Serving as a public (non-physician) director of the American Board of Medical Specialties has brought me into contact with physicians involved in physician education, training, and certification. Gerry Jordan, MD, executive secretary of the American Board of Urology, is one of my ABMS colleagues. As a result of our relationship, I was invited to observe the recent ABU Examination Committee meeting, where questions for the Qualifying Examination are written and evaluated. At the meeting, I had an opportunity to see firsthand how the examination is developed, how it is administered, and the role it plays in the overall certification process for urologists.
I joined 25 physicians—four assigned to each of four task forces, along with consultants who facilitated the working sessions, committee leadership, and members of the AUA Core Curriculum Committee—supported by ABU and AUA staff. As I came to appreciate during the meeting, developing the certification examinations is a team sport, and an impressive team with a strong bench had been assembled. Tony Caldamone, MD, chaired the committee, successfully keeping the meeting focused and on schedule.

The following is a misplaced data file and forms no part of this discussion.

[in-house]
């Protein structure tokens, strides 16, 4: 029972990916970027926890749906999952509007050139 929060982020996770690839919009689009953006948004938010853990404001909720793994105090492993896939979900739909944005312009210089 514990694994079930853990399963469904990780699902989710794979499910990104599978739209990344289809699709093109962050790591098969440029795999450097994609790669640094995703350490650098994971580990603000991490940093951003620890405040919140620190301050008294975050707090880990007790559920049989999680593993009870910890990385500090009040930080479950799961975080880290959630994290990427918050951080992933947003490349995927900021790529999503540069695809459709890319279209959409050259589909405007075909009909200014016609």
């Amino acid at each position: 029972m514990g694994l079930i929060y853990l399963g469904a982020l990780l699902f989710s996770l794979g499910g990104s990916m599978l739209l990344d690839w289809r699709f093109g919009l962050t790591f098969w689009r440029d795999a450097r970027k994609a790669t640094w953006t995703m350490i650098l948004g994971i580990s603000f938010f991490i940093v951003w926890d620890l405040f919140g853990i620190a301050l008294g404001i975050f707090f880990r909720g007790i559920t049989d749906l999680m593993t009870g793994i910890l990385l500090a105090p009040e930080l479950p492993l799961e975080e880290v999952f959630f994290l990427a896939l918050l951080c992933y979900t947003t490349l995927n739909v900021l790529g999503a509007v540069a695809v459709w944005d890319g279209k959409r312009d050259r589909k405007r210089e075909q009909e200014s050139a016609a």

The Qualifying Examination is the first step in board certification for urologists. (Step two, the Certifying Examination, is the subject of Dr. Henry Rosevear’s blog post “Taking the boards: Not a bad rite of passage after all.”) The Qualifying Examination consists of 300 multiple-choice questions, 200 of which are used to make the certification decision and 100 that are being field tested.
Friday evening was devoted to introductions, with orientation on Saturday morning, and then on to the task at hand. There were working sessions Saturday afternoon, all day Sunday and Monday, and Tuesday morning. Over these 4 days, I witnessed dedicated professionals hard at work on behalf of their colleagues, the medical profession, and the public.
Each of the four task forces addressed a different area of urology:
- physiology, immunology, molecular biology, hypertension, transplantation
- sexual dysfunction, voiding dysfunction
- infections, inflammatory diseases, endocrinopathy, calculus disease, trauma, obstructive uropathy, fertility
- neoplasms, urinary diversion, fistulae
- pediatric urology, anatomy, fluid and electrolyte disorders.
Task force members are all volunteers appointed to a 2-year term with the potential for a second term. They are responsible for drafting questions in advance of the meeting. Each question must be accompanied by a discussion of the concept being tested and supported by citations from “Campbell-Walsh Urology” and other sources, including peer-reviewed publications and AUA guidelines.